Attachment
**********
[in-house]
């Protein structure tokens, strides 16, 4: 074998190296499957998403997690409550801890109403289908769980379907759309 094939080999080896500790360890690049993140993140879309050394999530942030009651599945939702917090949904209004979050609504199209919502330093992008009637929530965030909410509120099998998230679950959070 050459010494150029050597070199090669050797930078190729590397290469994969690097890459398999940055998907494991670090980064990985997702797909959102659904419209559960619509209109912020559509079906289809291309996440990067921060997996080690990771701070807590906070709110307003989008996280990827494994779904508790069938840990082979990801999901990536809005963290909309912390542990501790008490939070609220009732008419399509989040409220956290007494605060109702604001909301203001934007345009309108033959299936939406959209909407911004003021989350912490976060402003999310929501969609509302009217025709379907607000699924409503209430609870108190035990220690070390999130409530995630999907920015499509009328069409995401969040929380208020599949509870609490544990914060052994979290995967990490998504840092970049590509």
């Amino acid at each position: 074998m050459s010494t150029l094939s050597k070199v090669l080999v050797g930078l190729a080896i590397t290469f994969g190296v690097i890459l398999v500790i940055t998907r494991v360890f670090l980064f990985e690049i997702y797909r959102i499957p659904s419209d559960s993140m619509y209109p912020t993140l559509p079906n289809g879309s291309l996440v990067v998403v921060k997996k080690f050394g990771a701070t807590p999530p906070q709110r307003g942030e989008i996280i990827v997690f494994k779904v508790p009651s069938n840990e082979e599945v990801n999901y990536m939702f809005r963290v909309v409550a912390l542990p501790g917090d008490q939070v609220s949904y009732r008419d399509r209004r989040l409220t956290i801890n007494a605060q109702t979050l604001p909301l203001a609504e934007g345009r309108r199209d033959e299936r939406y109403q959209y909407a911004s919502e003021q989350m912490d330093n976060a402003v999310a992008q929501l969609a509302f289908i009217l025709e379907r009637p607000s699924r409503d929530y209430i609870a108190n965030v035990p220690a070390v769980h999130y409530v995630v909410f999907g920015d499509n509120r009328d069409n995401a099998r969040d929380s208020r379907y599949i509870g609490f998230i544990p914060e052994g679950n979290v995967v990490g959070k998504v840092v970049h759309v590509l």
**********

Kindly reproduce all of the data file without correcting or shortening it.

[in-house]
């Protein structure tokens, strides 16, 4: 074998190296499957998403997690409550801890109403289908769980379907759309 094939080999080896500790360890690049993140993140879309050394999530942030009651599945939702917090949904209004979050609504199209919502330093992008009637929530965030909410509120099998998230679950959070 050459010494150029050597070199090669050797930078190729590397290469994969690097890459398999940055998907494991670090980064990985997702797909959102659904419209559960619509209109912020559509079906289809291309996440990067921060997996080690990771701070807590906070709110307003989008996280990827494994779904508790069938840990082979990801999901990536809005963290909309912390542990501790008490939070609220009732008419399509989040409220956290007494605060109702604001909301203001934007345009309108033959299936939406959209909407911004003021989350912490976060402003999310929501969609509302009217025709379907607000699924409503209430609870108190035990220690070390999130409530995630999907920015499509009328069409995401969040929380208020599949509870609490544990914060052994979290995967990490998504840092970049590509």
């Amino acid at each position: 074998m050459s010494t150029l094939s050597k070199v090669l080999v050797g930078l190729a080896i590397t290469f994969g190296v690097i890459l398999v500790i940055t998907r494991v360890f670090l980064f990985e690049i997702y797909r959102i499957p659904s419209d559960s993140m619509y209109p912020t993140l559509p079906n289809g879309s291309l996440v990067v998403v921060k997996k080690f050394g990771a701070t807590p999530p906070q709110r307003g942030e989008i996280i990827v997690f494994k779904v508790p009651s069938n840990e082979e599945v990801n999901y990536m939702f809005r963290v909309v409550a912390l542990p501790g917090d008490q939070v609220s949904y009732r008419d399509r209004r989040l409220t956290i801890n007494a605060q109702t979050l604001p909301l203001a609504e934007g345009r309108r199209d033959e299936r939406y109403q959209y909407a911004s919502e003021q989350m912490d330093n976060a402003v999310a992008q929501l969609a509302f289908i009217l025709e379907r009637p607000s699924r409503d929530y209430i609870a108190n965030v035990p220690a070390v769980h999130y409530v995630v909410f999907g920015d499509n509120r009328d069409n995401a099998r969040d929380s208020r379907y599949i509870g609490f998230i544990p914060e052994g679950n979290v995967v990490g959070k998504v840092v970049h759309v590509l």